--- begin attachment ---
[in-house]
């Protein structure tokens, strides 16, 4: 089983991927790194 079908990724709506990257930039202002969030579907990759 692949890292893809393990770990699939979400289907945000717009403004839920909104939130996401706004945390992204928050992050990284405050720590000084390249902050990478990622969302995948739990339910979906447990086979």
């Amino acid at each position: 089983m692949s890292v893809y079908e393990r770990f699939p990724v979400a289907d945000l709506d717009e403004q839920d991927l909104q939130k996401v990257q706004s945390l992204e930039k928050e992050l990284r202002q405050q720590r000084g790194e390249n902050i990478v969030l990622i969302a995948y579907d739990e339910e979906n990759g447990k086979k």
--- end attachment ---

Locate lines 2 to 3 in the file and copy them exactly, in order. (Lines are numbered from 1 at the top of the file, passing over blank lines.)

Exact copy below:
């Protein structure tokens, strides 16, 4: 089983991927790194 079908990724709506990257930039202002969030579907990759 692949890292893809393990770990699939979400289907945000717009403004839920909104939130996401706004945390992204928050992050990284405050720590000084390249902050990478990622969302995948739990339910979906447990086979």
């Amino acid at each position: 089983m692949s890292v893809y079908e393990r770990f699939p990724v979400a289907d945000l709506d717009e403004q839920d991927l909104q939130k996401v990257q706004s945390l992204e930039k928050e992050l990284r202002q405050q720590r000084g790194e390249n902050i990478v969030l990622i969302a995948y579907d739990e339910e979906n990759g447990k086979k």